Talking about giving with your kids & grandkids

Why do you give to your favorite causes?

We were listening recently to a very generous 92-year-old. She mused aloud, “I don’t know exactly why I give. I feel an obligation to others who are not as fortunate as I am. My mother never had any money to give while we were growing up, but she did care about people and shared what she had: her smile, compassion, food. I suppose I learned to give from my mother. Oh, and also I learned that giving makes me happy, so now I do it for me too.”

So many of us first learned to care for others when we were small, at home, at the knee of a parent or grandparent. Many, too, give with compassion for those who have not been as fortunate as we. Perhaps you have also discovered what the National Institutes of Health found in brain MRIs: we experience a “helper’s high,” good feelings that drive better health outcomes for each of us, when we help others.

We often hear from clients who want to pass on what they’ve learned about giving to their own kids or grandchildren. What do you do if you’re worried that talking about your values will come across as lecturing? Consider inviting the next generations to give with you. Here are a few ideas:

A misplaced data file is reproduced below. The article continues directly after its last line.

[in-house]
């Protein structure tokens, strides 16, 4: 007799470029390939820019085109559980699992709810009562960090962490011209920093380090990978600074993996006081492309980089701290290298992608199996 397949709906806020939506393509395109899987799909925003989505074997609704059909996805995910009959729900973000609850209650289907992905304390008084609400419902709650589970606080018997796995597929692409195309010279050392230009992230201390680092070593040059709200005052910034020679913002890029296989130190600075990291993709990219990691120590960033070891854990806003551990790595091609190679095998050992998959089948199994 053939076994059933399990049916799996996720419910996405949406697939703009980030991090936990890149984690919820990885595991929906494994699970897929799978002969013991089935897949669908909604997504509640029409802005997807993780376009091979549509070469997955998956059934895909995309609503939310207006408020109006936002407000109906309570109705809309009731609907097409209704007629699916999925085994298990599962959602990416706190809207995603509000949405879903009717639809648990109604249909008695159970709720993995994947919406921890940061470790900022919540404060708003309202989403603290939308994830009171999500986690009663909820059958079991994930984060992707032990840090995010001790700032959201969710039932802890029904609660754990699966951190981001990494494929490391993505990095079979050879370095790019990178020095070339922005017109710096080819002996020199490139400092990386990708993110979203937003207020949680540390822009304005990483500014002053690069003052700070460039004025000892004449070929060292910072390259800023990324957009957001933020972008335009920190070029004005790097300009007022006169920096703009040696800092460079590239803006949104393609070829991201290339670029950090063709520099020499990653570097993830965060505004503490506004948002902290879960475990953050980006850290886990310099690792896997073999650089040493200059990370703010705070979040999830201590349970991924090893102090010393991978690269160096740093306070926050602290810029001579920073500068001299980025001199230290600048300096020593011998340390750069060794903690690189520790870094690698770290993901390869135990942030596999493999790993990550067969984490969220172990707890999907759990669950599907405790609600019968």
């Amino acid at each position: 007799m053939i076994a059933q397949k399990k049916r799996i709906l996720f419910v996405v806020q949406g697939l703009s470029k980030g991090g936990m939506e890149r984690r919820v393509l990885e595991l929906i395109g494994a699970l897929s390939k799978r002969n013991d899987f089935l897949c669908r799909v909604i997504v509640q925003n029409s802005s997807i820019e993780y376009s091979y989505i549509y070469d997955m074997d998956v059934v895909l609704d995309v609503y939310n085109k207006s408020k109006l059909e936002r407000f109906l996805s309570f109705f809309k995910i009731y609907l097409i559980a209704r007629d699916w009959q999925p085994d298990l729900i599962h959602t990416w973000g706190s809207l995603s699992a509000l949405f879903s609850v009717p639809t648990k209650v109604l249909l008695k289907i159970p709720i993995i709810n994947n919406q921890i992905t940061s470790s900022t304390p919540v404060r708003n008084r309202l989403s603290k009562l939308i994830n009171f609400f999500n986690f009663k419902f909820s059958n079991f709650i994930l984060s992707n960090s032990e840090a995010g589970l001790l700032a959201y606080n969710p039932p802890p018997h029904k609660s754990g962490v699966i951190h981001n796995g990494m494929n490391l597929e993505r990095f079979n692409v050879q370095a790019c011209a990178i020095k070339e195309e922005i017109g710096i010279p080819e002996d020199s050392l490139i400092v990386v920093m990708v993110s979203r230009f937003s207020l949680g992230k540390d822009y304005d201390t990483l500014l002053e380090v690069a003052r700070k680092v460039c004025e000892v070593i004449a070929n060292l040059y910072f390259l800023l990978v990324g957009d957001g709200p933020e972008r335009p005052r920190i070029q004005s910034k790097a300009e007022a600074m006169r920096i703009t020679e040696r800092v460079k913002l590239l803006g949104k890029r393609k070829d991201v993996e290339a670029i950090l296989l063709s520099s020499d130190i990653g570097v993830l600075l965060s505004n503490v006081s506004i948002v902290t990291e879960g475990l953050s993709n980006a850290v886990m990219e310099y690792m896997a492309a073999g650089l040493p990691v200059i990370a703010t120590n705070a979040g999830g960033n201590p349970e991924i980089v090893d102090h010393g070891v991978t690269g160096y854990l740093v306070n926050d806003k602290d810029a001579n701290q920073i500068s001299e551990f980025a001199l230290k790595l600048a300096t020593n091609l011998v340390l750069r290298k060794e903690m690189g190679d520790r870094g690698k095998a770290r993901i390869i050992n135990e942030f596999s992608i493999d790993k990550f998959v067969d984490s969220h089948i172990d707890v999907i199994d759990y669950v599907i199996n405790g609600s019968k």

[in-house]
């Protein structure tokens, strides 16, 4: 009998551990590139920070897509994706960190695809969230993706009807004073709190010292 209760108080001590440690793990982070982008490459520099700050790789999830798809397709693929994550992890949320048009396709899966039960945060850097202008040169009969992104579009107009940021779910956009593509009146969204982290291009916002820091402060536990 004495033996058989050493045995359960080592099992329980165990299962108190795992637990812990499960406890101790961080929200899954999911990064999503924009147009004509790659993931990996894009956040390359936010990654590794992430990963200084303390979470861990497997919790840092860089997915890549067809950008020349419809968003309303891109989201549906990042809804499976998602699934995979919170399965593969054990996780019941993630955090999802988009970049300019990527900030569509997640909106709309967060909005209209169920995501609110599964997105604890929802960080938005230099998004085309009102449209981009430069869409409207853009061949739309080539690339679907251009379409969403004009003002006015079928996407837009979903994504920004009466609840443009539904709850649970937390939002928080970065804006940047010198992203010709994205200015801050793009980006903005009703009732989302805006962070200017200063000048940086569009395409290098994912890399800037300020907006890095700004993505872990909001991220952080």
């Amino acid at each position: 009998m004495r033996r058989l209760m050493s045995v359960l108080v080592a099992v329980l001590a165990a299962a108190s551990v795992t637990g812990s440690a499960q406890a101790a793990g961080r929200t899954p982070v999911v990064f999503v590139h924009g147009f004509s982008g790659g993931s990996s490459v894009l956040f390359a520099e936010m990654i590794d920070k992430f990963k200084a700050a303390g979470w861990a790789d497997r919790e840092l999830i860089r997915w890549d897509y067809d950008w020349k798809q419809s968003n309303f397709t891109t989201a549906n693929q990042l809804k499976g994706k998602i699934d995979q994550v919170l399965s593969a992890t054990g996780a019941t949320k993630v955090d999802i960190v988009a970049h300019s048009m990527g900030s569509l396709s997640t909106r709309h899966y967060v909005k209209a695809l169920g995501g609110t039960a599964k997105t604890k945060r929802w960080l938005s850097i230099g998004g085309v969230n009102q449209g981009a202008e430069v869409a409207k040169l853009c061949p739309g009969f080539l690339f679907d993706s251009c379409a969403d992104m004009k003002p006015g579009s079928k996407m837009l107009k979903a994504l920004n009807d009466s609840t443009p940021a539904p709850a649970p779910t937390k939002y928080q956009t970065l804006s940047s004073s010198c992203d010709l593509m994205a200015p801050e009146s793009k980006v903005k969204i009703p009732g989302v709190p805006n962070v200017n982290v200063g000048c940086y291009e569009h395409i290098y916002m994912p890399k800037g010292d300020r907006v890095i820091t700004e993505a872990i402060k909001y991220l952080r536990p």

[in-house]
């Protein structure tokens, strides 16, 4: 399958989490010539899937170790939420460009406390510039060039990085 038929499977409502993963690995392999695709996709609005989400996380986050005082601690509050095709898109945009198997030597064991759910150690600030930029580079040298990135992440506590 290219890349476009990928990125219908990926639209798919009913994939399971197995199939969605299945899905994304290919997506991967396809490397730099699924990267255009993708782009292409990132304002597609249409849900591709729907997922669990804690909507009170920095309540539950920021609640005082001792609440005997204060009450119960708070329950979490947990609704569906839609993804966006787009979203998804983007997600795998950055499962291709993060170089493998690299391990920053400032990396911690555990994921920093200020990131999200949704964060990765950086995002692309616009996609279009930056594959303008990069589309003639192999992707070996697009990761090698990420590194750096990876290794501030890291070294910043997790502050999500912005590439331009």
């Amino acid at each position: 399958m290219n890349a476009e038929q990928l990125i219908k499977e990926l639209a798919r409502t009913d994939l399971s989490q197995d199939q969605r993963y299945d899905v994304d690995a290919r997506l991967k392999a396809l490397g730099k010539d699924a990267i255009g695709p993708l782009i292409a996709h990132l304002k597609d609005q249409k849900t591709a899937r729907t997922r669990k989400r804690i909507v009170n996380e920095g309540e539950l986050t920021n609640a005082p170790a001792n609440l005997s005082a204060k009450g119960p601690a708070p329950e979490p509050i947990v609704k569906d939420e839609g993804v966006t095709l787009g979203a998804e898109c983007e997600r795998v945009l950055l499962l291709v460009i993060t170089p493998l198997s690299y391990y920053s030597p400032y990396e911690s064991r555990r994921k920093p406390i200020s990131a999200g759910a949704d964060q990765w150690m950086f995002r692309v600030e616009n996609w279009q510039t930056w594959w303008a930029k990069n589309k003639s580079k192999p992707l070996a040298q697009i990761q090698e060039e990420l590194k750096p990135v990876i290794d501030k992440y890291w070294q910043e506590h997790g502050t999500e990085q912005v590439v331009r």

• Establish a family giving vehicle. For most families, this can be as simple as a dedicated account in which you accumulate charitable funds. If you want something more structured, although many people used family foundations in the past, perhaps opt for donor-advised funds now. You can set one up in minutes and use a tax-smart asset like appreciated stock to fund it, and there’s only one receipt to find at tax time. Once it’s set up, use the family fund together. Bonus: you can teach all kinds of financial and investment topics through the family charitable fund.
  • Host regular family meetings about giving. At each meeting, let a different member, including the youngest, present their favorite charity and why they may want to volunteer or give money to that organization. Vote annually on a joint contribution. Many families like to do this around Thanksgiving.
  • Match the gifts of young children or grandchildren. To encourage the young philanthropists in your family or network, grow their gifts. One family doubled the gifts of their teenage sons and tripled them when the two kids gave to the same charity together, hoping to encourage not just giving, but siblings working together.
  • Volunteer together. There’s no lesson more powerful than seeing you get your hands dirty. Invite others to join you as you clean up a stream, ladle soup, bathe a stray dog or blaze a forest trail. We once heard a 13-year-old observe, “Grandpa got really excited about cleaning up this park. He played here as a kid, but we live out in the suburbs, so I’ve never been here before. He said the kids who play here now are just like him.” This grandpa didn’t argue with his grandson about why it mattered. Instead, he was a role model and told stories about his early life.

Contact a Bryn Mawr Trust Wealth Advisor to help you think through your giving today.